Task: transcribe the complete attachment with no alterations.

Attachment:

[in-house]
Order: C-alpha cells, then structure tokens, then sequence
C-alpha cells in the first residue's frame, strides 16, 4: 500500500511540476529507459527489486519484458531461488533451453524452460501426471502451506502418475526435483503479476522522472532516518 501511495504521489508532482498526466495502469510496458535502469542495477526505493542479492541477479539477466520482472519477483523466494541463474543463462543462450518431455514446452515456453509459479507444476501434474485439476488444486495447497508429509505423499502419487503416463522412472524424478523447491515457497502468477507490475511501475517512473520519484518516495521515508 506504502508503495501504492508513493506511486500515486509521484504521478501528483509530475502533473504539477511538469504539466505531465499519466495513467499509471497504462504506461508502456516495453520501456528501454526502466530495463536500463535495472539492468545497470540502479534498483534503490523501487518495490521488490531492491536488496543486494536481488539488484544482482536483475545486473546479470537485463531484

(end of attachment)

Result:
[in-house]
Order: C-alpha cells, then structure tokens, then sequence
C-alpha cells in the first residue's frame, strides 16, 4: 500500500511540476529507459527489486519484458531461488533451453524452460501426471502451506502418475526435483503479476522522472532516518 501511495504521489508532482498526466495502469510496458535502469542495477526505493542479492541477479539477466520482472519477483523466494541463474543463462543462450518431455514446452515456453509459479507444476501434474485439476488444486495447497508429509505423499502419487503416463522412472524424478523447491515457497502468477507490475511501475517512473520519484518516495521515508 506504502508503495501504492508513493506511486500515486509521484504521478501528483509530475502533473504539477511538469504539466505531465499519466495513467499509471497504462504506461508502456516495453520501456528501454526502466530495463536500463535495472539492468545497470540502479534498483534503490523501487518495490521488490531492491536488496543486494536481488539488484544482482536483475545486473546479470537485463531484